The Comforts Of ‘Abide With Me’

Legend has it that Mohandas Gandhi adored Abide With Me, “a Christian hymn by Scottish Anglican Henry Francis Lyte most often sung to English composer William Henry Monk‘s…’Eventide‘.” I learned of this particular proclivity of the Mahatma long after I had first heard the hymn’s notes as a child attending or watching the Beating RetreatContinue reading “The Comforts Of ‘Abide With Me’”

Gerard Manley Hopkins’ Mountains Of The Mind

A few years ago, while visiting my brother in India, I browsed through his collection of mountaineering books (some of them purchased by me in the US and sent over to him.) In Robert MacFarlane‘s Mountains of the Mind: Adventures in Reaching the Summit, I found the following epigraph: O the mind, mind has mountains  –Continue reading “Gerard Manley Hopkins’ Mountains Of The Mind”

No One ‘Conquers’ An Eight-Thousander

Despite the dozens, if not hundreds, of mountaineering tales that talk about the ‘conquest’ of mountains, especially the fourteen eight-thousanders that are the world’s tallest mountains, no one ‘conquers’ them. Not the mountaineers who climbed them first, who ‘deflowered’ their ‘virginity,’; not the ones who climb them by new routes, each selected to be harderContinue reading “No One ‘Conquers’ An Eight-Thousander”

Melting Glaciers And The End Of Civilization

These are the days of grim warnings about climate change, about an overheated, crowded, polluted planet, slowly cooking in a noxious stew of greenhouse gases, its rivers and oceans clogged with plastic and crude oil, its animals dying, its cities drowning, as floods and famine and hurricane and arctic freezes deliver blow after blow toContinue reading “Melting Glaciers And The End Of Civilization”

Of Annapurnas and Men: Maurice Herzog’s Epic Lives On

Just over sixty-four years ago, on June 3rd 1950, a pair of French mountaineers, Maurice Herzog and Louis Lachenal, stood on the summit of Annapurna, the world’s tenth highest peak. It was the first time mountaineers had succeeded in climbing a peak above eight thousand meters altitude. The French pair’s trials and travails were notContinue reading “Of Annapurnas and Men: Maurice Herzog’s Epic Lives On”

Yosemite and Sequoia: Visiting John Muir’s Playgrounds

Last week, my family and I traveled to California; more precisely, to Yosemite, Sequoia, and Kings Canyon National Parks. (We visited family in Los Angeles as well.) Superlatives for national parks are a dime-a-dozen, so most writing on them is doomed to cliche. But let me press on regardless. The landscapes of these parks, likeContinue reading “Yosemite and Sequoia: Visiting John Muir’s Playgrounds”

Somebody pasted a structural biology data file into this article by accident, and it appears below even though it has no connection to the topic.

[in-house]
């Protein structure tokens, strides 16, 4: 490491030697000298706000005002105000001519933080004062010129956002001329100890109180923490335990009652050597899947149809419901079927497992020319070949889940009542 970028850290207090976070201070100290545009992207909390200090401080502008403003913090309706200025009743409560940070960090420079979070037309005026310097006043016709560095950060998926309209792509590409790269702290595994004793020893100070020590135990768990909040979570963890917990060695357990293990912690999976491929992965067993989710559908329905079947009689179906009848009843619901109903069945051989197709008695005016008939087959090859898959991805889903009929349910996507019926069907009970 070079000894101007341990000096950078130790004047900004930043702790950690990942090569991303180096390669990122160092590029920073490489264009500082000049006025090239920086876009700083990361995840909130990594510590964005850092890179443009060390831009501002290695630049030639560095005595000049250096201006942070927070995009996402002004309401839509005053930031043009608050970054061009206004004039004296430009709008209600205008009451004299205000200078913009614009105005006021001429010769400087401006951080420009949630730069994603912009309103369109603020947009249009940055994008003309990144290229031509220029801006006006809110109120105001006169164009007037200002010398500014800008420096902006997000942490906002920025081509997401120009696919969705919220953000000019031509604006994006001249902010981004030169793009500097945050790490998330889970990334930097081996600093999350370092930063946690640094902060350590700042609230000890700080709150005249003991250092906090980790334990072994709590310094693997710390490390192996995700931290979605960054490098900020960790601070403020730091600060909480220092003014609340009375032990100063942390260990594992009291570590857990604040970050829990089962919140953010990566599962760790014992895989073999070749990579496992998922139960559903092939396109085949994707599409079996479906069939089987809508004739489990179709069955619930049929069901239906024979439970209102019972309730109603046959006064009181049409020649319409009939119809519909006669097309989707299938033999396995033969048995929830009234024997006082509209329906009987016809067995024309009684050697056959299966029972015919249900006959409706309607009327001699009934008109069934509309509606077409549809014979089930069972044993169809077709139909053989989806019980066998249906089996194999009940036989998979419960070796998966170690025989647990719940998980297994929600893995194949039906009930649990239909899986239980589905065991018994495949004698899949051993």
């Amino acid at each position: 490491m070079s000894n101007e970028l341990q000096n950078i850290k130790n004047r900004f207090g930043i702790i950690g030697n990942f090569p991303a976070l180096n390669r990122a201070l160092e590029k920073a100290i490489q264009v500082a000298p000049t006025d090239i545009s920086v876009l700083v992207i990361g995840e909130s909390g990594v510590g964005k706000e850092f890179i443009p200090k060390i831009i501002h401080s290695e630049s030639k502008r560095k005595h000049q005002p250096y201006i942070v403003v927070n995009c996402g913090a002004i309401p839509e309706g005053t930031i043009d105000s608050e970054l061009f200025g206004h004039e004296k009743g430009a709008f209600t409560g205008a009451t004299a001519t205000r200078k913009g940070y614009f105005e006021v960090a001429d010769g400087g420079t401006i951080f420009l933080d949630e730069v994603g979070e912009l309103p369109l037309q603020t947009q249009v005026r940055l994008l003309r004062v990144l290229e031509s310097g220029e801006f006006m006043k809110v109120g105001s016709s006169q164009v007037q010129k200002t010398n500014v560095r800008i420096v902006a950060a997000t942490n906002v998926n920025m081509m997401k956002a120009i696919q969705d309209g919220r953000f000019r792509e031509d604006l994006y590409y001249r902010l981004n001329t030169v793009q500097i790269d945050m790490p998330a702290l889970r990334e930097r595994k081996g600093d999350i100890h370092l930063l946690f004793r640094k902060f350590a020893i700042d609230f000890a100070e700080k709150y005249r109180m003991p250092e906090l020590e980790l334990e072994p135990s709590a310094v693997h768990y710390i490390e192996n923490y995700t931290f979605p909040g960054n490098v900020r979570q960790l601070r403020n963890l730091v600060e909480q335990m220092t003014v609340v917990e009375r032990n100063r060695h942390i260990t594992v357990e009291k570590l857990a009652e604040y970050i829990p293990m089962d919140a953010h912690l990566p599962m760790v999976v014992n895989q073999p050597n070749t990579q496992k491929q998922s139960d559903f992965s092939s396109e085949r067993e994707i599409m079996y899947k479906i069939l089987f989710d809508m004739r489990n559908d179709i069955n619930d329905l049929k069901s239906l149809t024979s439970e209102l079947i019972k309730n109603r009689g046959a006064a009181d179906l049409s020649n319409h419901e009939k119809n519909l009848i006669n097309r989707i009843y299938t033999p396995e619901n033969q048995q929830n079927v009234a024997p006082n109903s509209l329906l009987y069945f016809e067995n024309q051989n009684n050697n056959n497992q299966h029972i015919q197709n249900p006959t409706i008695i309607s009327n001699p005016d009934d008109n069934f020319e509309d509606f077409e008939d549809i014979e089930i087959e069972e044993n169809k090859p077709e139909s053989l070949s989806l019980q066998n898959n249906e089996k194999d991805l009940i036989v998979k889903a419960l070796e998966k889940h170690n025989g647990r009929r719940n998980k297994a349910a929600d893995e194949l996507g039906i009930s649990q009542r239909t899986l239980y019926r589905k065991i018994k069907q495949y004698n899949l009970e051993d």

The Visible but Ignored Life Around Us

Yesterday’s post was about death, and how it surrounds us, while being invisible. Today’s is about how life surrounds us too, all the while visible, and yet, somehow, for all that, all too easily ignored. Once, on a hike in the Indian Garhwal with my brother, I headed back downhill to our camp after badContinue reading “The Visible but Ignored Life Around Us”

Deadly Success: ‘The Summit’ On the 2008 K2 Disaster

Anatomies of disasters always provoke the most detailed of analyses for understandable reasons: as the hoary proverb has it, success has many fathers, but failure is an orphan. Disclaimers of paternity are thus to be expected when ugly offspring makes their appearance. In Nick Ryan‘s The Summit, the story of the deadliest day–1 August 2008–onContinue reading “Deadly Success: ‘The Summit’ On the 2008 K2 Disaster”

From a Safe Distance: Reading about Mountaineering

Reading books about mountaineering–written by mountaineers–reminds me of reading books about physics written by physicists. In both cases, I’ve flirted–ever so lightly–with the subject matter: in the case of physics, I’ve done high-school physics, taken a graduate level class in mathematical methods for physicists, taught myself the basic mathematical foundations of quantum mechanics, read philosophyContinue reading “From a Safe Distance: Reading about Mountaineering”

Brawling at Twenty Thousand Feet: The Everest Punchup

The high-altitude slopes of the world’s highest mountain–Mt. Everest–might seem like a strange place to indulge in fisticuffs but that’s precisely what happened on April 27: It takes a lot to rattle Swiss climber Ueli Steck….on April 27, while attempting to climb Mount Everest, it wasn’t the mountain that nearly killed him but a mob ofContinue reading “Brawling at Twenty Thousand Feet: The Everest Punchup”